Trifecta: Hits the Sky

My entry for week 85 of the Trifecta Writing Challenge.

Hits the Sky

Somewhere around three a.m. Mobes decides that a bike ride is in order. Fizz is half asleep, his cigarette dripping sparky ash down the front of his Radiohead tee, but he raises an eyebrow at the word bike and mumbles, “Dude. Yeah.”

Apparently I’m the only one who thinks this is a shit idea. I start to say so, but it’s the first time Mobes has let me stay the night at his place since Mum and Dad kicked him out, and I don’t want him to think I’m still a baby, so I slap on my “hey, cool” face and grab my helmet. They both laugh at me, but I fasten the helmet strap anyway.

The roads are ours, all the sane people home in bed, sleeping, reading, screwing. Mobes and Fizz whoop and howl as they fly past me, circle back and pass me again. Streetlight, starlight, houses, trees, everything blurring into a smeary Van Gogh night, reforming into reality at the touch of the brakes.

We hit Oak Street, and Mobes and Fizz sail into the descent like downhill skiers. They smoke a joint at the bottom as I dismount and walk my bike down.

“Weiner,” says Mobes.

“Shithead.” Fizz punches Mobes in the arm and smiles at me. “Ignore him, kid. Your brother wussed out his first time, too. C’mon, Mobes. Let’s go again.”

I finish the the joint while they zig and zag back up the hill, disappearing into the darkness. All I can hear is the distant hum of traffic and some machinery down by the water, and I think maybe they’ve taken off until Mobes’s hyena shriek bursts out of the shadows and they’re rocketing down the street again.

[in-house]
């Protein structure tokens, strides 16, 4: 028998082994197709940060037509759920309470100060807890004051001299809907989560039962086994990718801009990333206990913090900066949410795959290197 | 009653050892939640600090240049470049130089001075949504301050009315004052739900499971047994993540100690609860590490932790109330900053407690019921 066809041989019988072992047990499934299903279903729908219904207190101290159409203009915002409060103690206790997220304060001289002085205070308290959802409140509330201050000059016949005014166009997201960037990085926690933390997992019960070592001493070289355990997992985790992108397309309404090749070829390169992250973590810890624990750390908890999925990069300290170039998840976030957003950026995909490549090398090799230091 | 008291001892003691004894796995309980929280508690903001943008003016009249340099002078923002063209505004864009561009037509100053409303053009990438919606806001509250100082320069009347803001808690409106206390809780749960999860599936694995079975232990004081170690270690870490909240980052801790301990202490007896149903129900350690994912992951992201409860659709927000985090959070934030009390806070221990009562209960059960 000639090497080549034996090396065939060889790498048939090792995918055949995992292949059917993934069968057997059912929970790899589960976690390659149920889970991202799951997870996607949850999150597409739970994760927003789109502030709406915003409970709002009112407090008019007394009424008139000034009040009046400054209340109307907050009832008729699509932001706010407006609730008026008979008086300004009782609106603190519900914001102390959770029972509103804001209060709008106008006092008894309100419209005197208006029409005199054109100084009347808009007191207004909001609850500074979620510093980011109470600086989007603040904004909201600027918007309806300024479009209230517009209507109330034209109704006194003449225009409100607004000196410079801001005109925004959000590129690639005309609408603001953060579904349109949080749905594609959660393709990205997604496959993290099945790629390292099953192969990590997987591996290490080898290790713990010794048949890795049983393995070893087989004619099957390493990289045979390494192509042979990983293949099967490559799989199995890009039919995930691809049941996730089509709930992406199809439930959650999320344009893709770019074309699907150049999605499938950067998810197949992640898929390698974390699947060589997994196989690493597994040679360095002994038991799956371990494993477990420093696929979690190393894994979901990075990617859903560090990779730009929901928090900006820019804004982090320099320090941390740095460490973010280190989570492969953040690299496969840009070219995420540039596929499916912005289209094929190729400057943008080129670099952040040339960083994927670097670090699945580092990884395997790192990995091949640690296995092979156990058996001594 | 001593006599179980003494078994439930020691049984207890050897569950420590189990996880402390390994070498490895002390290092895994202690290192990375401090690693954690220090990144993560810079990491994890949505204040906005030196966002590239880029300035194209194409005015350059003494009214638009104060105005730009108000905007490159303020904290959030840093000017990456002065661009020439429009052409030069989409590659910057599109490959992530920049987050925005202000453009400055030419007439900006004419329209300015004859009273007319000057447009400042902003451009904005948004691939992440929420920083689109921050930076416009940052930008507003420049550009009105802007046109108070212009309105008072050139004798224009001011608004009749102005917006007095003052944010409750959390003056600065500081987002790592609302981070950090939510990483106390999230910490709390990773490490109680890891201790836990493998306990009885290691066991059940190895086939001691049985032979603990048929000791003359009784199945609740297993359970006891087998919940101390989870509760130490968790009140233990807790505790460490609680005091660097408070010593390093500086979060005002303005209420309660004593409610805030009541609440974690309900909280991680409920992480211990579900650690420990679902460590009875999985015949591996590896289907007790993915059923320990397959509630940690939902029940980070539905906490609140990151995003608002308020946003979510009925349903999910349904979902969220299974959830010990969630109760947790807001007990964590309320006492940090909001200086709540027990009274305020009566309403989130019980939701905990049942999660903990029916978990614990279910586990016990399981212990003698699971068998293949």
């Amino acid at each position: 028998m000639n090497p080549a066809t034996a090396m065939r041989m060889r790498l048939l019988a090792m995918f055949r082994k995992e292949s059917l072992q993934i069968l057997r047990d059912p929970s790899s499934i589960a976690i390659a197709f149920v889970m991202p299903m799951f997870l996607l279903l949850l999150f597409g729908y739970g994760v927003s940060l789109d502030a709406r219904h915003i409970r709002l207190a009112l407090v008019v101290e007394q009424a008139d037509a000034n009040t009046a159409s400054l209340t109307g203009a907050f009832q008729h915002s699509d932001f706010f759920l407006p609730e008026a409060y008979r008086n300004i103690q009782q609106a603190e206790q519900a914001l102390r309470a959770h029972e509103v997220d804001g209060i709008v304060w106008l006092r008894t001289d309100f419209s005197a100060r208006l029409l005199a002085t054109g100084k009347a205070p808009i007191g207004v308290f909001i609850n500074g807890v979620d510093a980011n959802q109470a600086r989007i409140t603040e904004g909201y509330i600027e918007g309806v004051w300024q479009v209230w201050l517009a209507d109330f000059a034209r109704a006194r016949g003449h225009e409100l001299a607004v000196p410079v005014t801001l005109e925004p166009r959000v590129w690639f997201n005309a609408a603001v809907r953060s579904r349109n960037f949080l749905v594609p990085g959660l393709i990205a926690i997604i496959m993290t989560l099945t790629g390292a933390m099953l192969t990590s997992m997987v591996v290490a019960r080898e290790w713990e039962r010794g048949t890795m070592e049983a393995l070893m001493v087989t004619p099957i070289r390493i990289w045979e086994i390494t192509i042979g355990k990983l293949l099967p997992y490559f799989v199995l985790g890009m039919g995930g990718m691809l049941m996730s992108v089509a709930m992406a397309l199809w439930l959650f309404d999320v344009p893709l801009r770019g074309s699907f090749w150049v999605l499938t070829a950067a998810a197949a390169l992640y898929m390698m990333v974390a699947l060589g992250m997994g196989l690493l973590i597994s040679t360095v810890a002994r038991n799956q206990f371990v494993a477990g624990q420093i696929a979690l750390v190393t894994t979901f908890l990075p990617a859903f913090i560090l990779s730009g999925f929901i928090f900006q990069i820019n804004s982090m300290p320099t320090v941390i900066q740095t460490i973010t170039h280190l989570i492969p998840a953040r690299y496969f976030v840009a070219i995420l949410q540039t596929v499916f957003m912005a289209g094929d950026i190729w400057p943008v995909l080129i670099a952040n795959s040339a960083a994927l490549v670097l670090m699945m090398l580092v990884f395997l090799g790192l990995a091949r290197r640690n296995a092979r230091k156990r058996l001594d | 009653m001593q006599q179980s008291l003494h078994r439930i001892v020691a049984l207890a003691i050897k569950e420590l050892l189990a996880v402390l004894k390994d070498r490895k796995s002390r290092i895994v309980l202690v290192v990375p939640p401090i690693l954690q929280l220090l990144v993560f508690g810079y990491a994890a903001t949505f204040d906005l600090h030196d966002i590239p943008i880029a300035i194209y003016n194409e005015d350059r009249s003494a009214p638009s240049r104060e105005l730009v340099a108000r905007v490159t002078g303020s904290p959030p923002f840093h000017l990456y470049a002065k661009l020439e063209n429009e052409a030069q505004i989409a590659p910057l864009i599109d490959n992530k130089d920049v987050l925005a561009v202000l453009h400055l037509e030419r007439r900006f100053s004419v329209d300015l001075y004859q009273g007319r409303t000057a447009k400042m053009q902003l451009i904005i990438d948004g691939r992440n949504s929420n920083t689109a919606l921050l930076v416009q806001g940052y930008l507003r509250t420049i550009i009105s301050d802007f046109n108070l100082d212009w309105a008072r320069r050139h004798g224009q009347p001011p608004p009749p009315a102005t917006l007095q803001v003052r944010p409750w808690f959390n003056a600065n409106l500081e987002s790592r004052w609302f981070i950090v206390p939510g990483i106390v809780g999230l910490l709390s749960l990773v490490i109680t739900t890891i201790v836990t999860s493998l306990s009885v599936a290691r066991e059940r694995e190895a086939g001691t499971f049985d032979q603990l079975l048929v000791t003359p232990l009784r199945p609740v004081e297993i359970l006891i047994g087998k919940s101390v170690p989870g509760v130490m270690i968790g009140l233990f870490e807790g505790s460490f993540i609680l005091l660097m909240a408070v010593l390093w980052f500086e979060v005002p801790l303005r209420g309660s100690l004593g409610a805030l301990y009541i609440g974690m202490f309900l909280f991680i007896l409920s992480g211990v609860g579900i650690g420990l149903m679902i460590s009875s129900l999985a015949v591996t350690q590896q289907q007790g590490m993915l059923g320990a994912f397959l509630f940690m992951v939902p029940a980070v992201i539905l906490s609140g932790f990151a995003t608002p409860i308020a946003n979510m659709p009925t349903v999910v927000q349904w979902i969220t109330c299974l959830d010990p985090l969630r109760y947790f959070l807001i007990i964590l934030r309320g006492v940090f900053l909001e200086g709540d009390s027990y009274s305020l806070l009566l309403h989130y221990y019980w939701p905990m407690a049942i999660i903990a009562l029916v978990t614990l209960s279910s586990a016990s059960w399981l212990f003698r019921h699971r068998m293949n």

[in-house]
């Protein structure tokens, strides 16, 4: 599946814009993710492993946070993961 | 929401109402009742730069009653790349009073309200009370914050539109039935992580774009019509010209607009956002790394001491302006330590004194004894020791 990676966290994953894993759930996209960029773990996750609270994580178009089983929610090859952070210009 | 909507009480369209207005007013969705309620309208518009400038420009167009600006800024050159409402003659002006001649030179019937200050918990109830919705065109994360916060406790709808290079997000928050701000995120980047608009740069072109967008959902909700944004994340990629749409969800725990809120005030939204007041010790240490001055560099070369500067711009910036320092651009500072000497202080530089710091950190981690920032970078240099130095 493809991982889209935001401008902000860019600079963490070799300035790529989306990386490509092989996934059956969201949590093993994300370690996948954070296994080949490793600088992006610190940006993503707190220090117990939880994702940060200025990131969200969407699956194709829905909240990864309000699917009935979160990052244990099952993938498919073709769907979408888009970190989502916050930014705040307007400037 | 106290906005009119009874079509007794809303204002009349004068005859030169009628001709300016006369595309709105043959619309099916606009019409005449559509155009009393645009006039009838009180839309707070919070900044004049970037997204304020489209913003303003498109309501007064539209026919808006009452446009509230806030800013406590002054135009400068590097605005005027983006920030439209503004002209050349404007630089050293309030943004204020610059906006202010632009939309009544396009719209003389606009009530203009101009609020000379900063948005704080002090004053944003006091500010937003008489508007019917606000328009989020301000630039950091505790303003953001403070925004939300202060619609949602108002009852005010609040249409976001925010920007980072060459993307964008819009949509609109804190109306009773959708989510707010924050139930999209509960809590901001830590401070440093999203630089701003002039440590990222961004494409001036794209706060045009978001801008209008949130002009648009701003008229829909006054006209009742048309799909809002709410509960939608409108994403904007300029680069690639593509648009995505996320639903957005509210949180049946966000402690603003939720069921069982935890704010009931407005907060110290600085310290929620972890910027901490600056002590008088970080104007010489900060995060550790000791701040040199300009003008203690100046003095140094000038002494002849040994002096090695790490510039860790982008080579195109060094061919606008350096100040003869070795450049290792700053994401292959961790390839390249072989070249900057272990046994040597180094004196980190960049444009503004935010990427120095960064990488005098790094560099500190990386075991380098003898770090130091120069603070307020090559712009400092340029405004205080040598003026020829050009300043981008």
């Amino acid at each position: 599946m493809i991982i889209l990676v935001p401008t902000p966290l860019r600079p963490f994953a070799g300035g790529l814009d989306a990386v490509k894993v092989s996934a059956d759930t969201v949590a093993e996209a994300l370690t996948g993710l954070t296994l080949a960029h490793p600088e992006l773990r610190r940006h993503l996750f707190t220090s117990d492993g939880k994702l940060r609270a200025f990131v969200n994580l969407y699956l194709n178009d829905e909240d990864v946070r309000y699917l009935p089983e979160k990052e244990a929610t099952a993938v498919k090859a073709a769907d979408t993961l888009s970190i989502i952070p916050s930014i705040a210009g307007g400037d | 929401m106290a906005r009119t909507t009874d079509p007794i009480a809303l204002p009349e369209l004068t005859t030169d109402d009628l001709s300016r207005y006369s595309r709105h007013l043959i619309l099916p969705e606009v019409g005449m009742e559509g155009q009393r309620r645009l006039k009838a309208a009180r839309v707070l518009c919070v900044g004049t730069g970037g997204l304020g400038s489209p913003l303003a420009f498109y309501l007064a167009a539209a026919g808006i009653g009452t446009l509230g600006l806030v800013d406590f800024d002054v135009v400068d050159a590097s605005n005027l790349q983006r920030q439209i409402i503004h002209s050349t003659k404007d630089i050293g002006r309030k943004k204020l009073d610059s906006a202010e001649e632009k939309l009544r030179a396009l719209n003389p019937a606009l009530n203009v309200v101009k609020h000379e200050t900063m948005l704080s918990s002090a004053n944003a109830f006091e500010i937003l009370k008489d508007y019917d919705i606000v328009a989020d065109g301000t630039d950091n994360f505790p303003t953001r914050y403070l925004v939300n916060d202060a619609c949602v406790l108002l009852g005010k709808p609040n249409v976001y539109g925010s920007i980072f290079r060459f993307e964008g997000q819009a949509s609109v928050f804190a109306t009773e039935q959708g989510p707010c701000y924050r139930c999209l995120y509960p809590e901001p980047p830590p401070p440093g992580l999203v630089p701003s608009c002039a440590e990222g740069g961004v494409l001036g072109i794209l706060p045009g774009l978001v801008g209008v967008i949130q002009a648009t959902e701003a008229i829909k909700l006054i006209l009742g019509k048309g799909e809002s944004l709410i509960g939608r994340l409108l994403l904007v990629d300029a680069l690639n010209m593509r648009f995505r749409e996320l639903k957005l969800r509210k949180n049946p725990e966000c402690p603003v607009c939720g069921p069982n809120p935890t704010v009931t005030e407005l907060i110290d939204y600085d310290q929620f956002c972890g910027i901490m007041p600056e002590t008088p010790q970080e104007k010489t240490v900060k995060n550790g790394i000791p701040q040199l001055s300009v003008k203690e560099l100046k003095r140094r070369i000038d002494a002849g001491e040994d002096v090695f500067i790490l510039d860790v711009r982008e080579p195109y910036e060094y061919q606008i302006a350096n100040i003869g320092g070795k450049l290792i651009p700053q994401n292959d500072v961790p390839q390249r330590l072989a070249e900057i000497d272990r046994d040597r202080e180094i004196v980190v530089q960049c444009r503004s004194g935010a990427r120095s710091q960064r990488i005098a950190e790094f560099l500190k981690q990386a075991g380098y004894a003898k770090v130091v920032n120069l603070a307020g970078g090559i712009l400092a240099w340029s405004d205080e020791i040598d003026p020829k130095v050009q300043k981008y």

I see the van before they do, but even as I open my mouth to shout, Mobes is in the air, impossibly high, arms flapping like he’s trying to swim to heaven, a wingless angel. Or a shooting star.

His bike hits the ground before he does. 

(333 words)


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  1. #1 by Jo-Anne Teal (@jtvancouver) on July 10, 2013 - 6:48 am

    Kallan Annie, any story that incorporates “Dude” into one of the first sentences, is a story that captures my attention. I felt like I was right there, in the middle of the night watching these characters. That second to last paragraph shattered me. Amazing, gritty, real writing.

    • #2 by kallanannie on July 14, 2013 - 3:10 am

      🙂 I’m so pleased that you liked the story, Jo-Anne. This is such a lovely comment–thank you so much.

  2. #3 by Gabriella on July 10, 2013 - 7:07 am

    Excellent story with a lot of atmosphere!

  3. #5 by LaTonya M. Baldwin on July 10, 2013 - 9:24 am

    The ending rushed so easily, effortlessly that I almost missed it and then instantly it hit me and I was devasted. Solid, solid writing.

    • #6 by kallanannie on July 14, 2013 - 3:12 am

      I had to do a fare bit of paring to get the story down to 333 words, and I worried that I might have to water the ending down. Sometimes, I guess, less is more. Thanks, LaTonya.

  4. #7 by Suzanne on July 10, 2013 - 8:18 pm

    Wow. This is beautifully written and so intense! Great job with the characters and their dialogue – it felt really natural. Those last two paragraphs are as gorgeous as they are tragic.